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Item #13178 Allatoona from the Etawah. George N. BARNARD.

BARNARD, George N. (1819-1902)

Allatoona from the Etawah.

[Pl. 24] [New York: 1866]. Albumen photograph from a negative taken in 1866, (10 x 13 inches), on original two-tone gilt-edged thin card mount, 16 1/8 x 20 inches, with plate title and photographer's credit.

A fine copy of a stunning image from Barnard's 'Photographic Views of Sherman's Campaign', an album which is one of the two greatest photographic monuments to the Civil War and 'a landmark in the history of photography' (Keith F. Davis). A contemporary reviewer wrote of this image and its companions: 'These photographs... surpass any other photographic views which have been produced in this country - whether relating to the war or otherwise' (Harper's Weekly)

Barnard had worked as a photographer documenting the Civil War from about 1861, initially working for Mathew Brady and Edward Anthony, and then, from December 1863, for the Topographical Branch of the Department of Engineers, Army of the Cumberland, based in Nashville. Under the direction of Captain of Engineers Orlando M. Poe, Barnard ran the army's photographic operations. Bernard continued to work for the Union army until June 1865, recording a number of well-known locations, and taking part in Sherman's campaign, behind the front lines, taking photographs in his capacity as an official army photographer. This image comes from George N. Barnard's album titled Photographic Views of Sherman's Campaign, embracing scenes of the occupation of Nashville, the great battles around Chattanooga and Lookout Mountain, the campaign of Atlanta, March to the Sea, and the Great Raid through the Carolinas (1866). This album, together with Alexander Gardner's Photographic Sketchbook of the Civil War (1866) are the two greatest photographic monuments of the Civil War. Between them, they contain some of the most famous images of the War. This very sharp example of the photograph shows part of the northern Georgia battle scene after the battle in order to demonstrate the physical circumstances rather than the physical destruction or human loss. From the prominence from where the photograph is taken we can see both the Etowah River and the Western and Atlanta Railway line. The Allatoona depot on the railway line was the object of the Confederate attack, which was repulsed after hard fighting, largely because Sherman had had time to prepare. Confederate General Hood had laid out a campaign to re-take Nashville, and this campaign was described in a speech that Jefferson Davis gave, which Sherman read in the local paper.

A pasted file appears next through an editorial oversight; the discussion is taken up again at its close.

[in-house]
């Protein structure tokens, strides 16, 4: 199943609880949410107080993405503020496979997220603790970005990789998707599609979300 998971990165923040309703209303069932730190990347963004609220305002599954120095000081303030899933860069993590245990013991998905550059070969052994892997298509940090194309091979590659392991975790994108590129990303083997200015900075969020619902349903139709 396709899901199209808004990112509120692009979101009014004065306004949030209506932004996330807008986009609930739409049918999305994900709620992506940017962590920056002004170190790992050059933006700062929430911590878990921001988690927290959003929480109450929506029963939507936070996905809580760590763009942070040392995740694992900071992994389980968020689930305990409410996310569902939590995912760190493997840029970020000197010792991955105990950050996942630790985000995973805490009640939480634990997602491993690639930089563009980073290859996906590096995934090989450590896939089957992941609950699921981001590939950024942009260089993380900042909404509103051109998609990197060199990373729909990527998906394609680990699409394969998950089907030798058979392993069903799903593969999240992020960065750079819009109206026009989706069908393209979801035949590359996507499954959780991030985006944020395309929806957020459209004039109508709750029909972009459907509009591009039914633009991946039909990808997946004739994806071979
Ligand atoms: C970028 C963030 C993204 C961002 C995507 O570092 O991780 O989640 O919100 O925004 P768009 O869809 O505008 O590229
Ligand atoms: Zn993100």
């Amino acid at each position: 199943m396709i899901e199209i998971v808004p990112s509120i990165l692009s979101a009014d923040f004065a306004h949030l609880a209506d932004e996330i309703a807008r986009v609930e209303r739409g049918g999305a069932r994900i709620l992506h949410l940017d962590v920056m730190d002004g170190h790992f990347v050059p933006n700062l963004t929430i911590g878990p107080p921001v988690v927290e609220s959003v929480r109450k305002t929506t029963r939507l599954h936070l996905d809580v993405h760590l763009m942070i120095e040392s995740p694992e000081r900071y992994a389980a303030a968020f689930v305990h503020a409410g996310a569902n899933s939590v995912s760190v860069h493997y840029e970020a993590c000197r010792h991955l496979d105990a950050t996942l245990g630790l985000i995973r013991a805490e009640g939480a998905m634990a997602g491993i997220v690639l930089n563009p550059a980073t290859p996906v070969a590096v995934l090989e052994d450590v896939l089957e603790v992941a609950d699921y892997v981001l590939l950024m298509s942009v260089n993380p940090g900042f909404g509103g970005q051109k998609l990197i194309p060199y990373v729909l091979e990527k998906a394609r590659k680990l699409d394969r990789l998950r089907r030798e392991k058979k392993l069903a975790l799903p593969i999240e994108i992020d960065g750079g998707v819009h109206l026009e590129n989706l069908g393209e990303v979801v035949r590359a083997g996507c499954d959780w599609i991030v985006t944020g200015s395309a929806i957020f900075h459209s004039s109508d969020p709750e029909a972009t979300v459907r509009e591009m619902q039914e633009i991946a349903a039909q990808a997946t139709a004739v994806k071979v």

Cf. De Renne p.1317; cf. Howes B150, "b."; cf. Sabin 3462; cf. Taft Photography and the American Scene pp.232 & 486; ('Harper's Weekly', 8 December, 1866, p.771); George N. Barnard Photographic Views of Sherman's Campaign... with a new preface by Beaumont Newhall New York: 1977; Keith F. Davis. George N. Barnard Photographer of Sherman's Campaign Kansas City, Miss.: 1990.

Item #13178

Price: $2,000.00